Recent Publications

In 2017, the Trump Administration restored local law enforcement agencies’ access to military weapons and some other types of surplus military equipment (SME) that had been prohibited by the Obama Administration. The Justice Department background paper used to justify this decision cited two papers published by the American Economic Association. These papers used SME data collected with a 2014 Freedom of Information Act request and concluded that SME, supplied to local law enforcement by the federal government via the 1033 Program, reduces crime. Here we show that the findings of these studies are not credible due to problems with the data. Using more detailed audit data on 1033 SME, we show that the 2014 data are flawed and that the more recent data provide no evidence that 1033 SME reduces crime.

Police use of force bears on central matters of political science, including equality of citizen treatment by government. In light of recent high-profile officer-involved shootings (OIS) that resulted in civilian deaths, we assess whether, conditional on a shooting, a civilian’s race predicts fatality during police-civilian interactions. We combine Los Angeles data on OIS with a novel research design to estimate the causal effects of fatal shootings on citizen-initiated contact with government. Specifically, we examine whether fatal OIS affect citizen contact with the municipal government via use of the emergency 911 and nonemergency 311 call systems in Los Angeles. We find no average effect of OIS on patterns of 911 and 311 call behavior across a wide range of empirical specifications. Our results suggest, contrary to existing evidence, that OIS, in and of themselves, do not substantively change civic behavior, at least not citizen-initiated contact with local government.

Working Papers

We present a theoretical model predicting racially biased policing produces 1) more use of potentially lethal force by firearms against Black civilians than against White civilians and 2) lower fatality rates for Black civilians than White civilians. We empirically evaluate this second prediction with original officer-involved shooting data from nine local police jurisdictions from 2005 to 2017, finding that Black fatality rates are significantly lower than White fatality rates, conditional upon civilians being shot by the police. Using outcome test methodology, we estimate that at least 30% of Black civilians shot by the police would not have been shot had they been White. We also show that an omitted covariate three times stronger than our strongest included covariate would only reduce this estimate to 18%. Additionally, such an omitted covariate would have to affect Black fatality rates and not Hispanic fatality rates in order to be consistent with the data.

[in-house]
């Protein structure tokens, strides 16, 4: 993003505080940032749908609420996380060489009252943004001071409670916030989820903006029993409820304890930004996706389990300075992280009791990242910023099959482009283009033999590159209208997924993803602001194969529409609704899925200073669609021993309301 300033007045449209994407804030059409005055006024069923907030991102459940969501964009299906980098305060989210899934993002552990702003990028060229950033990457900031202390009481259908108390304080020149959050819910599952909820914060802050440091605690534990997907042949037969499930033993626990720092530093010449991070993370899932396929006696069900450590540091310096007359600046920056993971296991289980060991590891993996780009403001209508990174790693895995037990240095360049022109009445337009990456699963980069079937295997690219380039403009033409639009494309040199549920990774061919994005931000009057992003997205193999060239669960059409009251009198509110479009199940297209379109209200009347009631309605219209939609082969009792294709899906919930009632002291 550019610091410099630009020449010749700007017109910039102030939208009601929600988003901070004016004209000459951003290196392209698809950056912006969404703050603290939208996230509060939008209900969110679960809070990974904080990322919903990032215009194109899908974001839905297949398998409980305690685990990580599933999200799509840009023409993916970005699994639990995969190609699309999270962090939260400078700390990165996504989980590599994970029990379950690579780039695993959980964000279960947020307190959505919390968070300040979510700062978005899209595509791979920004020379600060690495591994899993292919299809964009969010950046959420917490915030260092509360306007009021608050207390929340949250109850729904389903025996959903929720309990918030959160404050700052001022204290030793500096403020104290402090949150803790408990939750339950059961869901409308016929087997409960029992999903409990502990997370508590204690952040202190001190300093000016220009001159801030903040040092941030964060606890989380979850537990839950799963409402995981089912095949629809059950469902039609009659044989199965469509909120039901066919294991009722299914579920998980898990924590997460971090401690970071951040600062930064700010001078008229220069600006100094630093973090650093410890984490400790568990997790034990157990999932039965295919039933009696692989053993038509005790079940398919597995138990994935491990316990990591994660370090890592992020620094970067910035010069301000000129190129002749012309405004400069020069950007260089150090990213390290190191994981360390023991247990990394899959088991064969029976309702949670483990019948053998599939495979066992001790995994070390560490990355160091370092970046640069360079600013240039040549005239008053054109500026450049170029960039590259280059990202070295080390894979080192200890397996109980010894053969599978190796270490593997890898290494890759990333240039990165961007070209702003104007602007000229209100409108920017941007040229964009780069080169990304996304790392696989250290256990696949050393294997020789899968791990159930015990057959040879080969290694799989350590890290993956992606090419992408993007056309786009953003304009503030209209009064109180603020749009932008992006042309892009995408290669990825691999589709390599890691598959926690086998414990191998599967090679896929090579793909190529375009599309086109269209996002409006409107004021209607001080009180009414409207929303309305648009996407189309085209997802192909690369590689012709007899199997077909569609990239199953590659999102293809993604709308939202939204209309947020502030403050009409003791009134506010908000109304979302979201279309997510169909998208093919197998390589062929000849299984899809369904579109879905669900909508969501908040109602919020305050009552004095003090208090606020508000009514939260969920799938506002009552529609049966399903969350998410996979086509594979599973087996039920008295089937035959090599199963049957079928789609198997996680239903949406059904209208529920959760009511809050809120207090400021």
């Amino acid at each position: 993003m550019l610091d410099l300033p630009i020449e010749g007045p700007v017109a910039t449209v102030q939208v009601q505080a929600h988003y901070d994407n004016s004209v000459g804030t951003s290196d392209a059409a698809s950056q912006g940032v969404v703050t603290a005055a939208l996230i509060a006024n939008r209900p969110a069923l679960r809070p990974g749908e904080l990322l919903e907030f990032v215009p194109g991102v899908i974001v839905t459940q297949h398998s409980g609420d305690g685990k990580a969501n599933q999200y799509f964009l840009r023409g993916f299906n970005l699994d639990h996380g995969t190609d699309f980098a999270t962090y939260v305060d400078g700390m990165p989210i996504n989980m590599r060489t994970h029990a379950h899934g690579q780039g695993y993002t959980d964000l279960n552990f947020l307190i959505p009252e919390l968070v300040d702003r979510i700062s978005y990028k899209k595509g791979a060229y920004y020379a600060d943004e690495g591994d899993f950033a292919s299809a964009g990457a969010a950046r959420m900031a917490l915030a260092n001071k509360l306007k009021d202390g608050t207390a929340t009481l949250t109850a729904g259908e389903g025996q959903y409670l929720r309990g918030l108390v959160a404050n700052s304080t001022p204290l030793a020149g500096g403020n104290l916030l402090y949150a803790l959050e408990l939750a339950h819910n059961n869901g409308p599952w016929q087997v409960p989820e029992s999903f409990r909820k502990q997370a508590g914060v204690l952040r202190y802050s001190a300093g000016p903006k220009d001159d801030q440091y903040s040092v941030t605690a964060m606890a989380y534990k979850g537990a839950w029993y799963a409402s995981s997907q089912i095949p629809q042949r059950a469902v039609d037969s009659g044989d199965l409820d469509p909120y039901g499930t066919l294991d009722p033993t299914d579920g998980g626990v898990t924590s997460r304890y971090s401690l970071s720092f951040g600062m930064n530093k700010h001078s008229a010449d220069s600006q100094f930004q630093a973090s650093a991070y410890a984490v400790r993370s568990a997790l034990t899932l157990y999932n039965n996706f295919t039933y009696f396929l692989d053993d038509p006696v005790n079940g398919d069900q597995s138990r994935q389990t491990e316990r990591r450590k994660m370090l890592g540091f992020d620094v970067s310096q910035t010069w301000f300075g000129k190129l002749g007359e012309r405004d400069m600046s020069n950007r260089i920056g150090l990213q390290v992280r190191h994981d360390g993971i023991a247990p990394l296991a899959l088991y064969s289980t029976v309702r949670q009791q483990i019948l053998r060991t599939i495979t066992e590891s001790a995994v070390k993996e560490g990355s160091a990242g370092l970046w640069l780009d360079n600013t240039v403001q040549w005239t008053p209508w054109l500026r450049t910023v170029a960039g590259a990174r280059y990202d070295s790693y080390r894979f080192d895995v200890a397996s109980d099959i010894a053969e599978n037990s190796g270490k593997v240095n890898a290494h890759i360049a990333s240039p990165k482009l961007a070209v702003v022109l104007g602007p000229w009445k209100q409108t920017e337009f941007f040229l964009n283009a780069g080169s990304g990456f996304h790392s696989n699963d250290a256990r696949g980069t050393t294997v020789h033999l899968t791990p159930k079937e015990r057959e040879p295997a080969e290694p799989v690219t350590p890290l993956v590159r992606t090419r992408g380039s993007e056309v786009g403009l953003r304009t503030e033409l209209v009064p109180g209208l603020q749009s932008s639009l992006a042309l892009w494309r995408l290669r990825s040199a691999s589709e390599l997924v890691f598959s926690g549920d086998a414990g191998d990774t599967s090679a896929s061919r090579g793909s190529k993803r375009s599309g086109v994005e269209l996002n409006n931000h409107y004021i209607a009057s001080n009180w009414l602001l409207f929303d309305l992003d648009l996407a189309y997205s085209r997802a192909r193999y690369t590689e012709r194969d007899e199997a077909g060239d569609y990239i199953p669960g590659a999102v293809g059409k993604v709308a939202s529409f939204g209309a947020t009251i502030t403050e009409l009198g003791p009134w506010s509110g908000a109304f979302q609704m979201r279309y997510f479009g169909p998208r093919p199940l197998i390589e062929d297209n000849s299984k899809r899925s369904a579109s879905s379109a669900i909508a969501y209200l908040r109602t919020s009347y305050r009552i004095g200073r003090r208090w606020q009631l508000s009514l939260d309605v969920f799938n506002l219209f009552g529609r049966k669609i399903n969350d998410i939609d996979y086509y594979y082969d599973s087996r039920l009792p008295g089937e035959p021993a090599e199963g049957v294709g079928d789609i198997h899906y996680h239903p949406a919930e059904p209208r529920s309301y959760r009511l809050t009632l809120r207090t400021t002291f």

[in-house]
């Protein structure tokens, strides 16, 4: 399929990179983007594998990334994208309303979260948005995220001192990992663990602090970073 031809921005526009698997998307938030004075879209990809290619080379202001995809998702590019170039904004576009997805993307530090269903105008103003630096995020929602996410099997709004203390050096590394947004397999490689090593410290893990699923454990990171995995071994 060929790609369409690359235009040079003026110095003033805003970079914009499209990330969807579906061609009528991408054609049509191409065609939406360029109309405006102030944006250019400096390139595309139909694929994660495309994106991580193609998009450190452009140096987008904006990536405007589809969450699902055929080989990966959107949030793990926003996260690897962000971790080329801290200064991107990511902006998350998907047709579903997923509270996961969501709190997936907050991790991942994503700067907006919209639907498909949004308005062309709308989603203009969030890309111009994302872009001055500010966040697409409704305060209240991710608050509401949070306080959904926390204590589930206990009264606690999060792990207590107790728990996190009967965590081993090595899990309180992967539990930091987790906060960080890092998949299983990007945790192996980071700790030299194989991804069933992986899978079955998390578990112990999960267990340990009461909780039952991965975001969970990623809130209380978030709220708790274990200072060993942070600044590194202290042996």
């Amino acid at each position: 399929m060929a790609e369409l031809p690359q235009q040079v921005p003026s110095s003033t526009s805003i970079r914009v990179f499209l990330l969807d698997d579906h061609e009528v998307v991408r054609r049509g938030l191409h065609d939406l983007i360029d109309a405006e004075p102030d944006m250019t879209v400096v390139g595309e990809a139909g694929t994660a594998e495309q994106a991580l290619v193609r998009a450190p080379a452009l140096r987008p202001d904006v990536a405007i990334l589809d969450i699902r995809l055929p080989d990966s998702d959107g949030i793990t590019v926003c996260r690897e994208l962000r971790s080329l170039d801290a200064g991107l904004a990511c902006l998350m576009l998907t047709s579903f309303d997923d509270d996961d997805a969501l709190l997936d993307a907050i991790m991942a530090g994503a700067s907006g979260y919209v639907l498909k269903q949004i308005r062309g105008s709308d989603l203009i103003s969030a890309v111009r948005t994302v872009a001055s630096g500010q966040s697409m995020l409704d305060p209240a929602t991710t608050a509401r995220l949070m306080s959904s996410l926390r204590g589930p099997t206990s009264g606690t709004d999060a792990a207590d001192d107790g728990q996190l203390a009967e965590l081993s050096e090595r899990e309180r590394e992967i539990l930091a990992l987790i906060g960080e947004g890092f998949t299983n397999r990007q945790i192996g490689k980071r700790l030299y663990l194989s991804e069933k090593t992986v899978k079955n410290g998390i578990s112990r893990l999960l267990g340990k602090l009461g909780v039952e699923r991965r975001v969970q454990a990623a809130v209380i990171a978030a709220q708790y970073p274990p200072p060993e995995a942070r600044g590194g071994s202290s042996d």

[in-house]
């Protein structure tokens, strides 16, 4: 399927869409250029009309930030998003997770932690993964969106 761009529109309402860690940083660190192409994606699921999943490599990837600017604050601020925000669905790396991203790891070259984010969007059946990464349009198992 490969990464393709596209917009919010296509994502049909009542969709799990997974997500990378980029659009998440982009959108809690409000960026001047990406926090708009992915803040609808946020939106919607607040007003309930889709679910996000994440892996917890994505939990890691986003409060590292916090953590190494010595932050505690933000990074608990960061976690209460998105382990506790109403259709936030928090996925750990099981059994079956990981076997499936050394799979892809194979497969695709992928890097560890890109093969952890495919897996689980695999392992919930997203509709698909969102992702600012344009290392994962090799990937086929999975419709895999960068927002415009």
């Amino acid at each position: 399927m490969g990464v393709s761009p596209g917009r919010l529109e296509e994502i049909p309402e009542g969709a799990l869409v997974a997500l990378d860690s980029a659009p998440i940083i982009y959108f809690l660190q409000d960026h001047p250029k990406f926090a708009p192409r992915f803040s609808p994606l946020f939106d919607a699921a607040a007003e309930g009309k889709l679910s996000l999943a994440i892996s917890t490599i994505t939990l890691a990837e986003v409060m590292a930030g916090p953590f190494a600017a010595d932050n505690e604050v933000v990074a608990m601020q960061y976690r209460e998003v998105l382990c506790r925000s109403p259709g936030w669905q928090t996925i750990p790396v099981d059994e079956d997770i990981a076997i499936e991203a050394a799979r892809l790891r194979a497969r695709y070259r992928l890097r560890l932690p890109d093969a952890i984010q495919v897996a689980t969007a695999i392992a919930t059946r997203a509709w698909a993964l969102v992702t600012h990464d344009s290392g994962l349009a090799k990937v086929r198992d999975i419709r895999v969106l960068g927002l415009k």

Outcome tests are a method for detecting bias in selection procedures using data on selected units. We use a principal stratification approach to establish lower bounds on this bias for general outcomes. We show that the Knox, Lowe, and Mummolo [2020] bound is sharp for a binary outcome, and weaken the assumptions required for that approach. We also show that the analogous bound for non-binary outcomes is not sharp and provide sharper lower bounds. We illustrate these methods with a re-analysis of the data in Anzia and Berry [2011] on the delivery of federal spending by male and female members of congress. Using Anzia and Berry [2011] data and assumptions, we find that at least 19.9% of men elected, would not have been elected, had they been women.

Outcome tests are a method comparing rates of observed outcomes across selected groups to evaluate bias in decision making processes. Building on the lower bound estimand from Knox et al. (2020), I derive a lower bound in terms of relative risks and develop a sensitivity analysis to weaken the selection-on-observables assumption. Additionally I develop a covariate adjusted sensitivity analysis to assess sensitivity to unmeasured covariates. I am able to estimate a bias adjusted outcome test robust to both measured and unmeasured confounders. Applying this outcome test and sensitivity analysis to settlement and roster data from the Chicago Police Department (1985-2016), I find evidence for gender bias in hiring. I estimate at least 7.9% men would not have been hired had they been women.

Courses

September 16, 2019 Finishing up Chapter 3 of R4DS Short review: options for visualization in ggplot2: color, fill, shape, size, …

Installation Install R software from CRAN Install RStudio Andrew Heiss has on his blog install instructions for both Windows and OS …

Recent Posts

We’ll follow along with the example used in Chapter 3 of Mostly Harmless. You can download the 1980 census from …

Using birthweight data from the MASS library we will work through evaluating different modeling specifications: library(MASS) # birthwt …

Nonparametric Regression Given the usual conditional expectation function \[E[y_i | \mathbf{x_i} = \mathbf{x}] = m(x)\] we can estimate …

Matrices in R! We can start by creating a 3X3 matrix and filling it with the numbers 1 to 9: A <- matrix(1:9, nrow = 3, ncol = 3, …